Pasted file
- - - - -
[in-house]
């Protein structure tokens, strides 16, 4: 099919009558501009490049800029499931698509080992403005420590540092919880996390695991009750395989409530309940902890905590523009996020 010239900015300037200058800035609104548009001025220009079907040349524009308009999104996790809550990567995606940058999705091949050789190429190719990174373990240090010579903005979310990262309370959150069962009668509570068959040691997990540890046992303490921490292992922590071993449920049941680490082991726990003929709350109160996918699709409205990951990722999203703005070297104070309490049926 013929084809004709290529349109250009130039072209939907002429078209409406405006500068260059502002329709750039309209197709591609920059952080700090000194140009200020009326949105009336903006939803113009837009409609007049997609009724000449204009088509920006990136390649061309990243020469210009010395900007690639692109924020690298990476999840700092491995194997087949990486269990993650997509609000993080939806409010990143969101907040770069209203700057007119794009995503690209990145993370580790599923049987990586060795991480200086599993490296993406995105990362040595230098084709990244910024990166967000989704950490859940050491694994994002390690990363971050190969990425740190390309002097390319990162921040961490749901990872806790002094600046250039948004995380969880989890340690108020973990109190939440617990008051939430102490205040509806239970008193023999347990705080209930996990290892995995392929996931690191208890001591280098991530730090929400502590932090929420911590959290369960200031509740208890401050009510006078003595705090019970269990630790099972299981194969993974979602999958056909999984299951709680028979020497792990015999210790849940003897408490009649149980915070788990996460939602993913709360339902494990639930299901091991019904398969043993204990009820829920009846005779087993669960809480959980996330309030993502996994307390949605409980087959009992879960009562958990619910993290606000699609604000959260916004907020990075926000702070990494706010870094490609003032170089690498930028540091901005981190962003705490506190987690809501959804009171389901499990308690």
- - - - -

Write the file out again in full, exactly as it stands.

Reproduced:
[in-house]
């Protein structure tokens, strides 16, 4: 099919009558501009490049800029499931698509080992403005420590540092919880996390695991009750395989409530309940902890905590523009996020 010239900015300037200058800035609104548009001025220009079907040349524009308009999104996790809550990567995606940058999705091949050789190429190719990174373990240090010579903005979310990262309370959150069962009668509570068959040691997990540890046992303490921490292992922590071993449920049941680490082991726990003929709350109160996918699709409205990951990722999203703005070297104070309490049926 013929084809004709290529349109250009130039072209939907002429078209409406405006500068260059502002329709750039309209197709591609920059952080700090000194140009200020009326949105009336903006939803113009837009409609007049997609009724000449204009088509920006990136390649061309990243020469210009010395900007690639692109924020690298990476999840700092491995194997087949990486269990993650997509609000993080939806409010990143969101907040770069209203700057007119794009995503690209990145993370580790599923049987990586060795991480200086599993490296993406995105990362040595230098084709990244910024990166967000989704950490859940050491694994994002390690990363971050190969990425740190390309002097390319990162921040961490749901990872806790002094600046250039948004995380969880989890340690108020973990109190939440617990008051939430102490205040509806239970008193023999347990705080209930996990290892995995392929996931690191208890001591280098991530730090929400502590932090929420911590959290369960200031509740208890401050009510006078003595705090019970269990630790099972299981194969993974979602999958056909999984299951709680028979020497792990015999210790849940003897408490009649149980915070788990996460939602993913709360339902494990639930299901091991019904398969043993204990009820829920009846005779087993669960809480959980996330309030993502996994307390949605409980087959009992879960009562958990619910993290606000699609604000959260916004907020990075926000702070990494706010870094490609003032170089690498930028540091901005981190962003705490506190987690809501959804009171389901499990308690």